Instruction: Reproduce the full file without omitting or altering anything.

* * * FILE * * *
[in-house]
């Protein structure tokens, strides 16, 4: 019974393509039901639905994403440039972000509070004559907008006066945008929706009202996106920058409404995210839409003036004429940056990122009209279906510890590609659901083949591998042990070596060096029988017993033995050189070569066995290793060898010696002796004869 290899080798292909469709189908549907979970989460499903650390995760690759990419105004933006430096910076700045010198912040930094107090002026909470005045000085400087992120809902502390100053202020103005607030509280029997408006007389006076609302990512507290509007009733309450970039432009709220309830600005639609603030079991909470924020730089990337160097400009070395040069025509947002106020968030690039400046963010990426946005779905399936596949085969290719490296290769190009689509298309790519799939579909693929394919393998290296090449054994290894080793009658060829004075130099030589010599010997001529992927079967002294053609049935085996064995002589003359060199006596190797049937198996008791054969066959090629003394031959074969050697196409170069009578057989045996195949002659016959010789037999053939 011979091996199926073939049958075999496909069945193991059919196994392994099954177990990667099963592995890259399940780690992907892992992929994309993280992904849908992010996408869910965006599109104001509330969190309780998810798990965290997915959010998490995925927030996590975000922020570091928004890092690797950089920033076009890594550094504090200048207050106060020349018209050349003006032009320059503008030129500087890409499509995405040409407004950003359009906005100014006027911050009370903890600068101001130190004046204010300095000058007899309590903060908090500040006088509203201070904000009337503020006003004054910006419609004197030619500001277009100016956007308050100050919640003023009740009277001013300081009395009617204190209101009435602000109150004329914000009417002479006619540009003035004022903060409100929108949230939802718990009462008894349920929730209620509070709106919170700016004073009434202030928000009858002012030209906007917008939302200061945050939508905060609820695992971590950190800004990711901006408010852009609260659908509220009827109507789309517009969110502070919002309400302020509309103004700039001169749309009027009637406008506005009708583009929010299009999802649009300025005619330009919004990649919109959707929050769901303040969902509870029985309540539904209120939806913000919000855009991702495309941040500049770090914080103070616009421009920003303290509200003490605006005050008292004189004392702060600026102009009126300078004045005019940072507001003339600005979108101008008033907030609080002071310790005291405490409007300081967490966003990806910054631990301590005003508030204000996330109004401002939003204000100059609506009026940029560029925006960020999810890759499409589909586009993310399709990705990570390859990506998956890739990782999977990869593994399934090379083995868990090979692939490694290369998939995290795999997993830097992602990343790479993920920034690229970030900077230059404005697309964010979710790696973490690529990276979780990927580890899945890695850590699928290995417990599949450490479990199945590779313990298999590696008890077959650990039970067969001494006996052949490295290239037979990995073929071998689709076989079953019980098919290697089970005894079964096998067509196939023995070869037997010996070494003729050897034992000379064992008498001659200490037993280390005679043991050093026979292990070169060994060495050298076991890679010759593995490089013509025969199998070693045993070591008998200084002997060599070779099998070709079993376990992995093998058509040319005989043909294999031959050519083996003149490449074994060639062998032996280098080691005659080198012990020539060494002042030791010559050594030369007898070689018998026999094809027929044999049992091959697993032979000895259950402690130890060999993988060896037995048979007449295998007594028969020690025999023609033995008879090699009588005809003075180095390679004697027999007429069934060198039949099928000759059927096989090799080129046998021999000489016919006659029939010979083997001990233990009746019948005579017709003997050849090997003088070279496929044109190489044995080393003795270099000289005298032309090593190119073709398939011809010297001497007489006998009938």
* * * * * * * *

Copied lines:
[in-house]
């Protein structure tokens, strides 16, 4: 019974393509039901639905994403440039972000509070004559907008006066945008929706009202996106920058409404995210839409003036004429940056990122009209279906510890590609659901083949591998042990070596060096029988017993033995050189070569066995290793060898010696002796004869 290899080798292909469709189908549907979970989460499903650390995760690759990419105004933006430096910076700045010198912040930094107090002026909470005045000085400087992120809902502390100053202020103005607030509280029997408006007389006076609302990512507290509007009733309450970039432009709220309830600005639609603030079991909470924020730089990337160097400009070395040069025509947002106020968030690039400046963010990426946005779905399936596949085969290719490296290769190009689509298309790519799939579909693929394919393998290296090449054994290894080793009658060829004075130099030589010599010997001529992927079967002294053609049935085996064995002589003359060199006596190797049937198996008791054969066959090629003394031959074969050697196409170069009578057989045996195949002659016959010789037999053939 011979091996199926073939049958075999496909069945193991059919196994392994099954177990990667099963592995890259399940780690992907892992992929994309993280992904849908992010996408869910965006599109104001509330969190309780998810798990965290997915959010998490995925927030996590975000922020570091928004890092690797950089920033076009890594550094504090200048207050106060020349018209050349003006032009320059503008030129500087890409499509995405040409407004950003359009906005100014006027911050009370903890600068101001130190004046204010300095000058007899309590903060908090500040006088509203201070904000009337503020006003004054910006419609004197030619500001277009100016956007308050100050919640003023009740009277001013300081009395009617204190209101009435602000109150004329914000009417002479006619540009003035004022903060409100929108949230939802718990009462008894349920929730209620509070709106919170700016004073009434202030928000009858002012030209906007917008939302200061945050939508905060609820695992971590950190800004990711901006408010852009609260659908509220009827109507789309517009969110502070919002309400302020509309103004700039001169749309009027009637406008506005009708583009929010299009999802649009300025005619330009919004990649919109959707929050769901303040969902509870029985309540539904209120939806913000919000855009991702495309941040500049770090914080103070616009421009920003303290509200003490605006005050008292004189004392702060600026102009009126300078004045005019940072507001003339600005979108101008008033907030609080002071310790005291405490409007300081967490966003990806910054631990301590005003508030204000996330109004401002939003204000100059609506009026940029560029925006960020999810890759499409589909586009993310399709990705990570390859990506998956890739990782999977990869593994399934090379083995868990090979692939490694290369998939995290795999997993830097992602990343790479993920920034690229970030900077230059404005697309964010979710790696973490690529990276979780990927580890899945890695850590699928290995417990599949450490479990199945590779313990298999590696008890077959650990039970067969001494006996052949490295290239037979990995073929071998689709076989079953019980098919290697089970005894079964096998067509196939023995070869037997010996070494003729050897034992000379064992008498001659200490037993280390005679043991050093026979292990070169060994060495050298076991890679010759593995490089013509025969199998070693045993070591008998200084002997060599070779099998070709079993376990992995093998058509040319005989043909294999031959050519083996003149490449074994060639062998032996280098080691005659080198012990020539060494002042030791010559050594030369007898070689018998026999094809027929044999049992091959697993032979000895259950402690130890060999993988060896037995048979007449295998007594028969020690025999023609033995008879090699009588005809003075180095390679004697027999007429069934060198039949099928000759059927096989090799080129046998021999000489016919006659029939010979083997001990233990009746019948005579017709003997050849090997003088070279496929044109190489044995080393003795270099000289005298032309090593190119073709398939011809010297001497007489006998009938």